It is possible to establish and maintain targeted blood and effect-site drug concentrations with reasonable accuracy using a ‘bolus, elimination, transfer’ (BET) infusion regimen. Simulation software that employs pharmacokinetic models can be used to drive infusion pumps or to design manually controlled BET infusions.
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Prolonged infusions can result in prolonged recovery times. However, the elimination half-lives of infused lipid soluble drugs have little or no relevance to rates of recovery because elimination half-life does not take redistribution from peripheral compartments into account. A better method is to calculate the context-sensitive decrement times (context-sensitive referring to the infusion duration). These are not represented by a single number: they are a continuum of time values that are a function of infusion duration and can be represented by a graph. Considering that decrement times depend on the concentrations achieved as well as the dose history, it is often difficult for clinicians to anticipate a patient’s time to recovery. Pharmacokinetic simulation software continuously calculates and displays expected recovery times, helping clinicians to ascertain when to reduce or terminate the infusion.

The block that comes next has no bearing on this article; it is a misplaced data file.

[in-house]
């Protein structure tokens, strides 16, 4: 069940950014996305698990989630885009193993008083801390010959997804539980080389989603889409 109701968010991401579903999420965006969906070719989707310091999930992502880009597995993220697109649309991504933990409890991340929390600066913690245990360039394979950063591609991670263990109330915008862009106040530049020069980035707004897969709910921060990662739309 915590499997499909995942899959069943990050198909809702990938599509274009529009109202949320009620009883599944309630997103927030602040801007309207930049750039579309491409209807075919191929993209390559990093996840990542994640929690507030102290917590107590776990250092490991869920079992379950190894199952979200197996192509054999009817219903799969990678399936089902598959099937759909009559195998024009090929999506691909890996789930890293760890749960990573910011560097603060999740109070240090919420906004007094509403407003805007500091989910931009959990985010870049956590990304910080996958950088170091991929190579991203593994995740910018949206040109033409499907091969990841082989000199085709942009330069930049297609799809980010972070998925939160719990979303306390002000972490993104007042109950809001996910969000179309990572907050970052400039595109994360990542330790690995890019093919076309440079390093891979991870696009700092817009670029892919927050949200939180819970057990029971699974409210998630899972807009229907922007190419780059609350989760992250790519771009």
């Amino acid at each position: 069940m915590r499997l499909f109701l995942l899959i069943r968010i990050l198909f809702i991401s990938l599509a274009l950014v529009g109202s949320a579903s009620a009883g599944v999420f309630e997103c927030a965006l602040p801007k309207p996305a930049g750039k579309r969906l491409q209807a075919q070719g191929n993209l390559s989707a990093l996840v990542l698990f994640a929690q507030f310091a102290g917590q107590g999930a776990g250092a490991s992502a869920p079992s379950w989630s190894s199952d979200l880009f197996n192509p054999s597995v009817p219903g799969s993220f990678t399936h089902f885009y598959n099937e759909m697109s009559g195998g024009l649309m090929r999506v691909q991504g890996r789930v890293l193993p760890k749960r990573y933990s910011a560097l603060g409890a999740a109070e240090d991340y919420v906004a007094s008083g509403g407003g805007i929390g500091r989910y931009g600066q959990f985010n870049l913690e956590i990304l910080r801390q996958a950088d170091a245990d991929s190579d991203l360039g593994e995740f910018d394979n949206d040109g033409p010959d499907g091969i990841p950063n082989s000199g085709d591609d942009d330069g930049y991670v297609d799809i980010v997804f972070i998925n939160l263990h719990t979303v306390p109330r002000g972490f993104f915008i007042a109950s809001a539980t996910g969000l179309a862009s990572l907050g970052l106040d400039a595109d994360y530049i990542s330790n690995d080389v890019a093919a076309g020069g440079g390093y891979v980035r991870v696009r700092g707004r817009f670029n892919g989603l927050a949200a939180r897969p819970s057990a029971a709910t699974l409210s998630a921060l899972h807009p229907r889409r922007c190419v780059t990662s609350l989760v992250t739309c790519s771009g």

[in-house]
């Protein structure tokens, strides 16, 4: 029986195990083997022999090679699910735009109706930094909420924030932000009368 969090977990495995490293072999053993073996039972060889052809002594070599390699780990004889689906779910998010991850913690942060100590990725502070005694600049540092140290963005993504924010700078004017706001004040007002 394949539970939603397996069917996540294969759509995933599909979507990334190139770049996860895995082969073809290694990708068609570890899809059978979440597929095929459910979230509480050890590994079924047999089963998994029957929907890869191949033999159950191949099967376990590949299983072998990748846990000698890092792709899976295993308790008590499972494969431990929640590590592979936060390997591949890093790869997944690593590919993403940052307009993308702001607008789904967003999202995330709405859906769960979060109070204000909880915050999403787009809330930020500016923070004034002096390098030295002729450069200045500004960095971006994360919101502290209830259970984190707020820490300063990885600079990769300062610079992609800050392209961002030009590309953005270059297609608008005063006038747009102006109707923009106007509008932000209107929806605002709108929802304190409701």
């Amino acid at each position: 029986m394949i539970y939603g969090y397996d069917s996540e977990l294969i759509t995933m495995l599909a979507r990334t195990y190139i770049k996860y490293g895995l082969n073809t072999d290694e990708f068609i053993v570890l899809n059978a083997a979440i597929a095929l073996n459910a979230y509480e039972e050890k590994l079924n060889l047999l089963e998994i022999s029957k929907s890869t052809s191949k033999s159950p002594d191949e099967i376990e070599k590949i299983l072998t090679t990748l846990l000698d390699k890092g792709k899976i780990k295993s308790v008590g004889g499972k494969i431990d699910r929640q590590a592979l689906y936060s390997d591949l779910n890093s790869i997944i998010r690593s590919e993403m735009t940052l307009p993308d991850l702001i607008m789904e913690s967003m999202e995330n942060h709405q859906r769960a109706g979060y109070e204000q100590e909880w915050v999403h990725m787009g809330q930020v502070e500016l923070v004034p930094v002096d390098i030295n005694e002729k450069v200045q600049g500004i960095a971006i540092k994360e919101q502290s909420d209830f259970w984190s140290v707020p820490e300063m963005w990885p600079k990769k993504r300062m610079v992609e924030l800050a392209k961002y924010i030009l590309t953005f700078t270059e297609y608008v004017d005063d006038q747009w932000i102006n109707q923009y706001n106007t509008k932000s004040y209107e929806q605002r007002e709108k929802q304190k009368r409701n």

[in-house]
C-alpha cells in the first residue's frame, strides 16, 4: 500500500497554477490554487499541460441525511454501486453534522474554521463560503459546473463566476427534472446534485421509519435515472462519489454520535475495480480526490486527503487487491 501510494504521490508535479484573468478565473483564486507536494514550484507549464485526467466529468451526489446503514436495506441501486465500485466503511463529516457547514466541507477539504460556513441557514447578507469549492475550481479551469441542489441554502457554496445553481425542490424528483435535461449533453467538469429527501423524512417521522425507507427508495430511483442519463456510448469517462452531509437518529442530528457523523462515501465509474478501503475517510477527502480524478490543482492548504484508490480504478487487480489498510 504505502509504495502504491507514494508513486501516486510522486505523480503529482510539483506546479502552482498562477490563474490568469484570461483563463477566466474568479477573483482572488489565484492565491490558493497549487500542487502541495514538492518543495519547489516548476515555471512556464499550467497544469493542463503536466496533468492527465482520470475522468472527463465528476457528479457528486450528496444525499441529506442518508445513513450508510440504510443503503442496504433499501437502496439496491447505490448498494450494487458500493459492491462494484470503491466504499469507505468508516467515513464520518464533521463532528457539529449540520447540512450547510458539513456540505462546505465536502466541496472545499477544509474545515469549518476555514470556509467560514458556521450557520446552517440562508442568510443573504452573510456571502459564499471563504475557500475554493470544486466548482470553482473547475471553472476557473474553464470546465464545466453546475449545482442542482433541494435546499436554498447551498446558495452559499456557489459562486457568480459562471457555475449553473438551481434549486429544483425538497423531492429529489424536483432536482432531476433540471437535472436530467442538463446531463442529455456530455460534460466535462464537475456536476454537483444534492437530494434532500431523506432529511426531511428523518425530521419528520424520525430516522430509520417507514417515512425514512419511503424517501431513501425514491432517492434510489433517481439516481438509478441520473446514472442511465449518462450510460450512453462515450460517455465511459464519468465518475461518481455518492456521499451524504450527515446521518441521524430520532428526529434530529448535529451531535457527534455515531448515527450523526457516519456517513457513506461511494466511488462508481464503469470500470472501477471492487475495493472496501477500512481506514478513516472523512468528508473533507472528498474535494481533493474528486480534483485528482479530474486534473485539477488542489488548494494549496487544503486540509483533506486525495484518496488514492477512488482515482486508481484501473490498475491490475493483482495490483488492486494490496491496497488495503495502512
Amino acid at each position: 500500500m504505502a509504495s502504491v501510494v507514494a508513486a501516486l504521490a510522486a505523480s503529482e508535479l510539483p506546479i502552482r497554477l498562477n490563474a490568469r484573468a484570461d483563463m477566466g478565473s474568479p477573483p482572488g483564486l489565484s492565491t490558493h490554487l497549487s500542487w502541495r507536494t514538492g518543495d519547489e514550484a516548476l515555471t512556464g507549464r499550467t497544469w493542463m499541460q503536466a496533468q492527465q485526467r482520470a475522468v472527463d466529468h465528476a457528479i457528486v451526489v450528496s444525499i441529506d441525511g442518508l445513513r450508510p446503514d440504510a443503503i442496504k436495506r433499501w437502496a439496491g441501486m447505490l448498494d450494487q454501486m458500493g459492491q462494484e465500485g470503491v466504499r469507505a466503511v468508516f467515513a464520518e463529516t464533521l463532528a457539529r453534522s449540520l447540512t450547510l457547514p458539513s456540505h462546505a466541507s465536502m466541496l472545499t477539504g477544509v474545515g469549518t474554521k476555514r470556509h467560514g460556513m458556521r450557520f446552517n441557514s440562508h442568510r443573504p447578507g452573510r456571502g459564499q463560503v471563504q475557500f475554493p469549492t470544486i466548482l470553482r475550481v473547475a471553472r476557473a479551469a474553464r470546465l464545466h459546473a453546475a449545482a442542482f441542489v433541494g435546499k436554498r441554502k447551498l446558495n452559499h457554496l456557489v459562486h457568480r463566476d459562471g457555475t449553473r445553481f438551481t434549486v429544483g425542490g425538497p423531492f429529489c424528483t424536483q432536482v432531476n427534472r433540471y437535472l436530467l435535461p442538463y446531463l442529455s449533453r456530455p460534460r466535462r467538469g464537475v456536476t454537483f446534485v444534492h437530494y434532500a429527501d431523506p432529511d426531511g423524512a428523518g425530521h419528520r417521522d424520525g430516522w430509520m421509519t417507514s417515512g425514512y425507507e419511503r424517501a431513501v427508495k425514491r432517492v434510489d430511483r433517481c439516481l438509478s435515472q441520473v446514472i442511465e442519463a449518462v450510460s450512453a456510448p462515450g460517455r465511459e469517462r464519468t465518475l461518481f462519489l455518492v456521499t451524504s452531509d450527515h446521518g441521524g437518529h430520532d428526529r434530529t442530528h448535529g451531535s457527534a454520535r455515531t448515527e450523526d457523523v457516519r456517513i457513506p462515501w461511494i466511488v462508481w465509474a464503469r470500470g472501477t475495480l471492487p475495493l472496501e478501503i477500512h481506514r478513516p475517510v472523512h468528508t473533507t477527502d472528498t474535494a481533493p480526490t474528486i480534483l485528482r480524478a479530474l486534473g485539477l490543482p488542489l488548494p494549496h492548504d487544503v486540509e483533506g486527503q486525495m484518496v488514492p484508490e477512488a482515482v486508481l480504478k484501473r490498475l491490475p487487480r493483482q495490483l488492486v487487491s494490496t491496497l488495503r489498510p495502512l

Coetzee, J.F. (2015) Principles of intravenous drug infusion. Anaesthesia and Intensive Care Medicine. October 30th. . DOI: http://dx.doi.org/10.1016/j.mpaic.2015.09.003
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